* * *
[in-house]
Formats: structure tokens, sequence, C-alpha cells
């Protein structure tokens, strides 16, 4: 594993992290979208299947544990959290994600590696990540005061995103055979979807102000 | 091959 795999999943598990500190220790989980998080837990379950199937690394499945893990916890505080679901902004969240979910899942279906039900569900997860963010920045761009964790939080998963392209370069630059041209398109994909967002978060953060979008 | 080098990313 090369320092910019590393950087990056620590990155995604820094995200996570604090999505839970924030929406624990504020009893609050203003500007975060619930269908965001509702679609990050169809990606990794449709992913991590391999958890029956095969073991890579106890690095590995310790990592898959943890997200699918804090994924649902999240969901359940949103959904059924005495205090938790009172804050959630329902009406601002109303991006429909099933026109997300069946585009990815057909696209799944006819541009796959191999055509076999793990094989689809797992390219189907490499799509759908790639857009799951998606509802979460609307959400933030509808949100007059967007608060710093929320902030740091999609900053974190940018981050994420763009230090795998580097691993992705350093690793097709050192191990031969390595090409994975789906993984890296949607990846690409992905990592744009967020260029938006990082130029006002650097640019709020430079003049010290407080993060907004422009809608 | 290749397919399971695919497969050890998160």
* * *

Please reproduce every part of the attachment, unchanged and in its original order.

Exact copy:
[in-house]
Formats: structure tokens, sequence, C-alpha cells
């Protein structure tokens, strides 16, 4: 594993992290979208299947544990959290994600590696990540005061995103055979979807102000 | 091959 795999999943598990500190220790989980998080837990379950199937690394499945893990916890505080679901902004969240979910899942279906039900569900997860963010920045761009964790939080998963392209370069630059041209398109994909967002978060953060979008 | 080098990313 090369320092910019590393950087990056620590990155995604820094995200996570604090999505839970924030929406624990504020009893609050203003500007975060619930269908965001509702679609990050169809990606990794449709992913991590391999958890029956095969073991890579106890690095590995310790990592898959943890997200699918804090994924649902999240969901359940949103959904059924005495205090938790009172804050959630329902009406601002109303991006429909099933026109997300069946585009990815057909696209799944006819541009796959191999055509076999793990094989689809797992390219189907490499799509759908790639857009799951998606509802979460609307959400933030509808949100007059967007608060710093929320902030740091999609900053974190940018981050994420763009230090795998580097691993992705350093690793097709050192191990031969390595090409994975789906993984890296949607990846690409992905990592744009967020260029938006990082130029006002650097640019709020430079003049010290407080993060907004422009809608 | 290749397919399971695919497969050890998160």